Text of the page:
Dark adaptation

Light adaptation

For dark adaptation, visual purple or rhodopsin pigment will be regenerated.

For light adaptation, visual violet or iodopsin pigment will be regenerated.


(f) Differences between night blindness and colour blindness (sensory cells which cannot function properly):

Night blindness

Colour blindness

In night blindness, the rod cells cannot function properly.

In colour blindness, the cone cells cannot function properly.


Solution D.3

(a) Sometimes medicines dropped into the eyes come into the nose and even throat because the nasolacrimal duct conducts the secretion into the nasal cavity.


(b) Three small bones of ear ossicles transmit the vibrations received by the tympanum and amplify them. If these were replaced by a single bone, the vibrations received by the tympanum would not be amplified. Hence, three small bones of ear ossicles are advantageous as compared to one single bone for hearing.


(c) There are no sensory cells in the blind spot and therefore, this is considered as 'area of no vision' and image striking it cannot be perceived.

Solution D.4

The image formed on the retina is real and inverted.

Solution D.5

While reading a book, the lens is more convex or rounded due to contraction of ciliary muscles because the book is usually read from a short distance. When we raise our head and look at a distant object, the ciliary muscles relax to build the tension on the suspensory ligament so that they can stretch the lens. This change in the curvature of the lens makes us focus on distant object.

Solution D.6

If we look at a bright object and then close our eyes, the sensation of light persists for a short period. This is known as persistence image or the after image. It lasts for one-tenth of a second. Therefore by closing the eyes and gently pressing them with your palms, you see some specs of brilliant light.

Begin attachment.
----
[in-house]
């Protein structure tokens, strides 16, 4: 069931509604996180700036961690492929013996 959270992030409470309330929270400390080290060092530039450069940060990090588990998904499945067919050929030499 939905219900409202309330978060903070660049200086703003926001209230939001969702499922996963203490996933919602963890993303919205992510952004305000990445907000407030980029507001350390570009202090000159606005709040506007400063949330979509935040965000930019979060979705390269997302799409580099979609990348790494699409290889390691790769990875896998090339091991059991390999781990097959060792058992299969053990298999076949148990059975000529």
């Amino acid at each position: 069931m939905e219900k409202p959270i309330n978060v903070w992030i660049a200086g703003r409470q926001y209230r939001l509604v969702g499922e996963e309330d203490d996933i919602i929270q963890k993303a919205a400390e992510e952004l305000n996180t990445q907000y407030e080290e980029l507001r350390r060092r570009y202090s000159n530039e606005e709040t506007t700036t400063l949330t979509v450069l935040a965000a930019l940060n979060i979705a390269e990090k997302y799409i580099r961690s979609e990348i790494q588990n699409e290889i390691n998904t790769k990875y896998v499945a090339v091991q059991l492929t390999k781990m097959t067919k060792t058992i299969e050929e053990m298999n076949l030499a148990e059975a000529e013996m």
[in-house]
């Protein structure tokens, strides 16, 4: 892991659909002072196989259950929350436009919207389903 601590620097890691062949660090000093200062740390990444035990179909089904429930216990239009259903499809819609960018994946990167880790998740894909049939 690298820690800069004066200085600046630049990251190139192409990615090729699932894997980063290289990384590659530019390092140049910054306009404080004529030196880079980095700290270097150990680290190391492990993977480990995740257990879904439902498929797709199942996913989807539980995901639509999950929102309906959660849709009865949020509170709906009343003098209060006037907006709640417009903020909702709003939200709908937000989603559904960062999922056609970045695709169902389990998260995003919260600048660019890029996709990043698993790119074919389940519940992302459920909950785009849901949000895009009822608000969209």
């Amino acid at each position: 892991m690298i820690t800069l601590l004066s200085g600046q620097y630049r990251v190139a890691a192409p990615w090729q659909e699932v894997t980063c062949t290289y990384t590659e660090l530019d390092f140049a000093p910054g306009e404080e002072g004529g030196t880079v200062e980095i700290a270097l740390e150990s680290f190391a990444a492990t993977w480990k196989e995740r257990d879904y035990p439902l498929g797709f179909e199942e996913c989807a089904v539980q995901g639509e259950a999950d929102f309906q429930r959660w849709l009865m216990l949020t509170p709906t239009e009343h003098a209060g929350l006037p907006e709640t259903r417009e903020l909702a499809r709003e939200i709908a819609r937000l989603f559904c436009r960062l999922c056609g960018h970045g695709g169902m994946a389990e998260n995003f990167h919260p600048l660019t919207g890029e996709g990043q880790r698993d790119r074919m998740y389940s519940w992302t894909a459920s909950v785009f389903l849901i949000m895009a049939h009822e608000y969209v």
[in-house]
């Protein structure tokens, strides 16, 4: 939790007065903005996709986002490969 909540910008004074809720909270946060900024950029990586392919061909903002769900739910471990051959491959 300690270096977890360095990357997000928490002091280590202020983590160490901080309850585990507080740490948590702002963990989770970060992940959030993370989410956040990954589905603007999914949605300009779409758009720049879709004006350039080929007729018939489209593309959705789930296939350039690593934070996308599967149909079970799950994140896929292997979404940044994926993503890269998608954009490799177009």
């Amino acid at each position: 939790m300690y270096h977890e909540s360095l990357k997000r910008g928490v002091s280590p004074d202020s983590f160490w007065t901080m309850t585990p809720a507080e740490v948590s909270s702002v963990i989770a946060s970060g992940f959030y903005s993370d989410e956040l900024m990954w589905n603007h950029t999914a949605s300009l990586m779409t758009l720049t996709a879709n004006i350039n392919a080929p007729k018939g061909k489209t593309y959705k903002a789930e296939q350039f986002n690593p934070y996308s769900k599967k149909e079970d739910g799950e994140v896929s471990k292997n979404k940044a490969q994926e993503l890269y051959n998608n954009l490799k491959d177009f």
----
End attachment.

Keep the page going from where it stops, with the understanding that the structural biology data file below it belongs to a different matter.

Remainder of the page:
Solution D.7

The three ear ossicles are: Malleus (hammer), Incus (anvil) and Stapes (stirr up).

The last ear ossicle, stapes, vibrates and transmits the vibration to the oval window.

The role of other two ear ossicles is to magnify the vibration of stapes as a result of their lever like action.

Solution E.1

(a) The adjustment done in figure A is dark adaptation whereas in figure B, it is light adaptation.

(b) Differences between the adjustments in figures (A) and (B):

On the basis of

Dark adaptation (A)

Light adaptation (B)

Size of the pupil



Pigment which gets generated



Cells of the retina

Cones become inactive and disintegration of iodopsin starts

Rods become inactive and disintegration of rhodopsin starts


Solution E.2


(i) Iris

(ii) Ciliary body

(iii) Aqueous humour

(iv) Choroid layer


(i) Utriculus and sacculus

(ii) Semi-circular canals

(iii) Cochlea

(iv) Ear ossicles

Solution E.3

(a) 1 - Aqueous chamber, 2 - Lens, 3 - Iris, 4 - Cornea, 5 - Conjunctiva, 6 - Sclera, 7 - Choroid, 8 - Retina, 9 - Yellow spot, 10 - Optic nerve (Blind spot)


(b) Part 3 (Iris) - It contains radial muscles to dilate the pupil and circular muscles to constrict the pupil.

Part 7 (Choroid) - It is the middle layer of the eyeball, richly supplied with blood vessels and provides nourishment to the eye.


(c) Part 9 (yellow spot) contains sensory cells especially the cone cells while part 10 (blind sport) contains no sensory cells.


(d) Part 6 (sclera) gives shape to the eyeball and part 8 (retina) acts as screen to form image of an object. 

Solution E.4

(a) Myopia

(b) Possible reasons for myopia:

  • The eye ball is lengthened from front to back
  • The lens is too curved

(c) 1 - vitreous humour, 2 - blind spot, 3-lens, 4-pupil

(d) Concave lens

(e) Myopia and its correction using a concave lens

Solution E.5

(a) Membranous labyrinth in the inner ear


(i) Cochlea

(ii) Organ of Corti

(iii) Oval window

(iv) Auditory nerves

(v) Eustachian tube

Solution E.6

(i) Ear ossicles

(ii) A - Cochlea, B - Semicircular canals, C - Ear ossicles

(iii) Cochlea helps in transmitting impulses to the brain via the auditory nerve. Semicircular canals help in maintaining dynamic equilibrium of the body.

(iv) Organ of Corti

Solution E.7

Inner ear

Utriculus and Sacculus are responsible for maintaining static balance in human beings.

Solution E.8

(a) Myopia

(b) A-Normal eye, B-Myopia

(c) Looking glasses with the concave lens are required here.

Solution E.9

(a) 1 - External ear (pinna), 2 - Ear drum (tympanum), 3 - Auditory canal, 4 - Malleus, 5 - Semicircular canals, 6 - Cochlea, 7 - Auditory nerve, 8 - Eustachian tube.


(b) Part 6 (Cochlea) - It contains sensory cells for hearing.

Part 7 (Auditory nerve) - It transmits impulse of hearing to the brain.

Part 8 (Eustachian tube) - It equalizes air pressure on both the sides of the tympanum.


(c) It is harmful to use a sharp object to remove ear wax as it can rupture the ear drum.

The part involved is part 2 - Ear drum (tympanum).